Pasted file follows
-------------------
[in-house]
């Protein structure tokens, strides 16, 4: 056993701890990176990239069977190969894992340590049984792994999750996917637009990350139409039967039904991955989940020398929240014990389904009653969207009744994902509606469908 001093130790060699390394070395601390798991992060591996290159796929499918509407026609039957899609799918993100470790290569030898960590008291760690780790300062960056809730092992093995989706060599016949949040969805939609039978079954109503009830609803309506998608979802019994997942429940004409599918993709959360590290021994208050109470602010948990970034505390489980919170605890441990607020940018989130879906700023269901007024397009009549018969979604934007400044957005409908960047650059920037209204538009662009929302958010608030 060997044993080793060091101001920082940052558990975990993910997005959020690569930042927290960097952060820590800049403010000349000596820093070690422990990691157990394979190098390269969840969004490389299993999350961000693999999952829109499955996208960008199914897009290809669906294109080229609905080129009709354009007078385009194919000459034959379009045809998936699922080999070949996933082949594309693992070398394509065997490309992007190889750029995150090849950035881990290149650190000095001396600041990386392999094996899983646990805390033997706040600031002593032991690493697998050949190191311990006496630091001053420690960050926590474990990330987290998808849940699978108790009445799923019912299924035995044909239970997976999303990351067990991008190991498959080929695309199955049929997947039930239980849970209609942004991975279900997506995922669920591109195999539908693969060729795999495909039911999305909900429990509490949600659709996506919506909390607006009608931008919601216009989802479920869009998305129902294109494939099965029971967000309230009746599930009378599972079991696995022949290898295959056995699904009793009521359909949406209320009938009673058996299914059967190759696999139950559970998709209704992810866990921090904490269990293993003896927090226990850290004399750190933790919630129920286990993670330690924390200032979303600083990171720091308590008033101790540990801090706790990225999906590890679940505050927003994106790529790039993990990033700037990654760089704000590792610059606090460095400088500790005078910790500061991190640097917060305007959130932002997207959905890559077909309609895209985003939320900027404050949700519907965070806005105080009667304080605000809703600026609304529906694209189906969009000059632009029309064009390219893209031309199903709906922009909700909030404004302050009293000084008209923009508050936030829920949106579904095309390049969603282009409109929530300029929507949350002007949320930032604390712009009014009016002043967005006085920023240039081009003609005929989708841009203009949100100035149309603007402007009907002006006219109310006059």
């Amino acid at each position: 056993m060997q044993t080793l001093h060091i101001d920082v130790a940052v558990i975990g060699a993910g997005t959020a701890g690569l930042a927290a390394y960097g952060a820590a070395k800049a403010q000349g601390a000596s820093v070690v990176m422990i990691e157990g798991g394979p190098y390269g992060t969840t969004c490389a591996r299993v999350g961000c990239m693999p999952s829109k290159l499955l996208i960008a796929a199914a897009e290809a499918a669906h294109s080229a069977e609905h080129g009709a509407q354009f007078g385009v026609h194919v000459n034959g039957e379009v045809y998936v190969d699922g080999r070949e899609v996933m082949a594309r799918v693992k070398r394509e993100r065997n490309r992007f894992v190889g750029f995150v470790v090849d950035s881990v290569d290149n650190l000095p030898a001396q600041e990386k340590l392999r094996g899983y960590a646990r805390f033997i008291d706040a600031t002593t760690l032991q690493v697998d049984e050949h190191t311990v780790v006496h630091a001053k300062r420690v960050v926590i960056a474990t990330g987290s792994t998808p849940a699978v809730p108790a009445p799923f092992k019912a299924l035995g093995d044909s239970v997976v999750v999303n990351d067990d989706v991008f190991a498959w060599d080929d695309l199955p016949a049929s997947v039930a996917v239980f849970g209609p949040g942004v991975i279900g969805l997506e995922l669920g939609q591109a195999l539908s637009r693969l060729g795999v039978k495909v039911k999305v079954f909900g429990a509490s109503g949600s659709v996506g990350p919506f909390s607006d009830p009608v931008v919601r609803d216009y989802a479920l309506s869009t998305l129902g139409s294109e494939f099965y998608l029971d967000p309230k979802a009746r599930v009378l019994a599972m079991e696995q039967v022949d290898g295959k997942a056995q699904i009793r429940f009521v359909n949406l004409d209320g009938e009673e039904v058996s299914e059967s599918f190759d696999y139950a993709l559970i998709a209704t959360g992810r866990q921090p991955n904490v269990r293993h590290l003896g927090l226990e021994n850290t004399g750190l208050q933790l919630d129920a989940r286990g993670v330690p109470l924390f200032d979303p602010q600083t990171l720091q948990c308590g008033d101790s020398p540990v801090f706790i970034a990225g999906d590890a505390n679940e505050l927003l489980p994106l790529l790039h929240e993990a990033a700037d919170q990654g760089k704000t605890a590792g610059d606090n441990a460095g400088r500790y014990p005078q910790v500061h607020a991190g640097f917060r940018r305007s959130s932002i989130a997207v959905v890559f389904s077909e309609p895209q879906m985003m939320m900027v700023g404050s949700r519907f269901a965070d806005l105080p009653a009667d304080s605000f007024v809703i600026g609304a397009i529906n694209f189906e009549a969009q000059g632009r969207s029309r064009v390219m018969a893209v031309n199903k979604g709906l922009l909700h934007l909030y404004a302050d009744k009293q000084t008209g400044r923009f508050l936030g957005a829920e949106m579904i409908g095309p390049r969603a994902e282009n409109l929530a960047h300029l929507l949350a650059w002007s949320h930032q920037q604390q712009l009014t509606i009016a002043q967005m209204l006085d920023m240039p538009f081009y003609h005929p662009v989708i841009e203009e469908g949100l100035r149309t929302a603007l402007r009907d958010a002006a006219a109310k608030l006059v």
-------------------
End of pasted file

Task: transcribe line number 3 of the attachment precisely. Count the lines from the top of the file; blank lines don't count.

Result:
């Amino acid at each position: 056993m060997q044993t080793l001093h060091i101001d920082v130790a940052v558990i975990g060699a993910g997005t959020a701890g690569l930042a927290a390394y960097g952060a820590a070395k800049a403010q000349g601390a000596s820093v070690v990176m422990i990691e157990g798991g394979p190098y390269g992060t969840t969004c490389a591996r299993v999350g961000c990239m693999p999952s829109k290159l499955l996208i960008a796929a199914a897009e290809a499918a669906h294109s080229a069977e609905h080129g009709a509407q354009f007078g385009v026609h194919v000459n034959g039957e379009v045809y998936v190969d699922g080999r070949e899609v996933m082949a594309r799918v693992k070398r394509e993100r065997n490309r992007f894992v190889g750029f995150v470790v090849d950035s881990v290569d290149n650190l000095p030898a001396q600041e990386k340590l392999r094996g899983y960590a646990r805390f033997i008291d706040a600031t002593t760690l032991q690493v697998d049984e050949h190191t311990v780790v006496h630091a001053k300062r420690v960050v926590i960056a474990t990330g987290s792994t998808p849940a699978v809730p108790a009445p799923f092992k019912a299924l035995g093995d044909s239970v997976v999750v999303n990351d067990d989706v991008f190991a498959w060599d080929d695309l199955p016949a049929s997947v039930a996917v239980f849970g209609p949040g942004v991975i279900g969805l997506e995922l669920g939609q591109a195999l539908s637009r693969l060729g795999v039978k495909v039911k999305v079954f909900g429990a509490s109503g949600s659709v996506g990350p919506f909390s607006d009830p009608v931008v919601r609803d216009y989802a479920l309506s869009t998305l129902g139409s294109e494939f099965y998608l029971d967000p309230k979802a009746r599930v009378l019994a599972m079991e696995q039967v022949d290898g295959k997942a056995q699904i009793r429940f009521v359909n949406l004409d209320g009938e009673e039904v058996s299914e059967s599918f190759d696999y139950a993709l559970i998709a209704t959360g992810r866990q921090p991955n904490v269990r293993h590290l003896g927090l226990e021994n850290t004399g750190l208050q933790l919630d129920a989940r286990g993670v330690p109470l924390f200032d979303p602010q600083t990171l720091q948990c308590g008033d101790s020398p540990v801090f706790i970034a990225g999906d590890a505390n679940e505050l927003l489980p994106l790529l790039h929240e993990a990033a700037d919170q990654g760089k704000t605890a590792g610059d606090n441990a460095g400088r500790y014990p005078q910790v500061h607020a991190g640097f917060r940018r305007s959130s932002i989130a997207v959905v890559f389904s077909e309609p895209q879906m985003m939320m900027v700023g404050s949700r519907f269901a965070d806005l105080p009653a009667d304080s605000f007024v809703i600026g609304a397009i529906n694209f189906e009549a969009q000059g632009r969207s029309r064009v390219m018969a893209v031309n199903k979604g709906l922009l909700h934007l909030y404004a302050d009744k009293q000084t008209g400044r923009f508050l936030g957005a829920e949106m579904i409908g095309p390049r969603a994902e282009n409109l929530a960047h300029l929507l949350a650059w002007s949320h930032q920037q604390q712009l009014t509606i009016a002043q967005m209204l006085d920023m240039p538009f081009y003609h005929p662009v989708i841009e203009e469908g949100l100035r149309t929302a603007l402007r009907d958010a002006a006219a109310k608030l006059v």